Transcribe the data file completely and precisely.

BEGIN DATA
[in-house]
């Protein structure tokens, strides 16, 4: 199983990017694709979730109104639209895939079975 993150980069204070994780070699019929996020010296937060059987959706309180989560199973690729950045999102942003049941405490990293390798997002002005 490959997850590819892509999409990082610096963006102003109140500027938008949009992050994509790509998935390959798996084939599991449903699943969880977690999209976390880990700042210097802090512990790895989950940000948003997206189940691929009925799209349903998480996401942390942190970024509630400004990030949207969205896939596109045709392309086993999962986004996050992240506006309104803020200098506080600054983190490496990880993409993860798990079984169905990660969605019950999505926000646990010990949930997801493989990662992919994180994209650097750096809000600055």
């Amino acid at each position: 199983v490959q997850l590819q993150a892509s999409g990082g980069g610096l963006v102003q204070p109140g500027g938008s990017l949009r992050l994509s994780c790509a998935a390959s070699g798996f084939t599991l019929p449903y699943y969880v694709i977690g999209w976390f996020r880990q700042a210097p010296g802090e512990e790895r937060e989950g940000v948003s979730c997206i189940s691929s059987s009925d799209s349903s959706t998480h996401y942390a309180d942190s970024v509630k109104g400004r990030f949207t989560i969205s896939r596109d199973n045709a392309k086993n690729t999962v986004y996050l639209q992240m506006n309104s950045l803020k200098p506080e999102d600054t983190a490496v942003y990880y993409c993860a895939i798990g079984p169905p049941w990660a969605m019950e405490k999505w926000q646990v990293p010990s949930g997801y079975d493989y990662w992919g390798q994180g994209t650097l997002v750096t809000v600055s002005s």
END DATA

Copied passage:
[in-house]
């Protein structure tokens, strides 16, 4: 199983990017694709979730109104639209895939079975 993150980069204070994780070699019929996020010296937060059987959706309180989560199973690729950045999102942003049941405490990293390798997002002005 490959997850590819892509999409990082610096963006102003109140500027938008949009992050994509790509998935390959798996084939599991449903699943969880977690999209976390880990700042210097802090512990790895989950940000948003997206189940691929009925799209349903998480996401942390942190970024509630400004990030949207969205896939596109045709392309086993999962986004996050992240506006309104803020200098506080600054983190490496990880993409993860798990079984169905990660969605019950999505926000646990010990949930997801493989990662992919994180994209650097750096809000600055």
């Amino acid at each position: 199983v490959q997850l590819q993150a892509s999409g990082g980069g610096l963006v102003q204070p109140g500027g938008s990017l949009r992050l994509s994780c790509a998935a390959s070699g798996f084939t599991l019929p449903y699943y969880v694709i977690g999209w976390f996020r880990q700042a210097p010296g802090e512990e790895r937060e989950g940000v948003s979730c997206i189940s691929s059987s009925d799209s349903s959706t998480h996401y942390a309180d942190s970024v509630k109104g400004r990030f949207t989560i969205s896939r596109d199973n045709a392309k086993n690729t999962v986004y996050l639209q992240m506006n309104s950045l803020k200098p506080e999102d600054t983190a490496v942003y990880y993409c993860a895939i798990g079984p169905p049941w990660a969605m019950e405490k999505w926000q646990v990293p010990s949930g997801y079975d493989y990662w992919g390798q994180g994209t650097l997002v750096t809000v600055s002005s």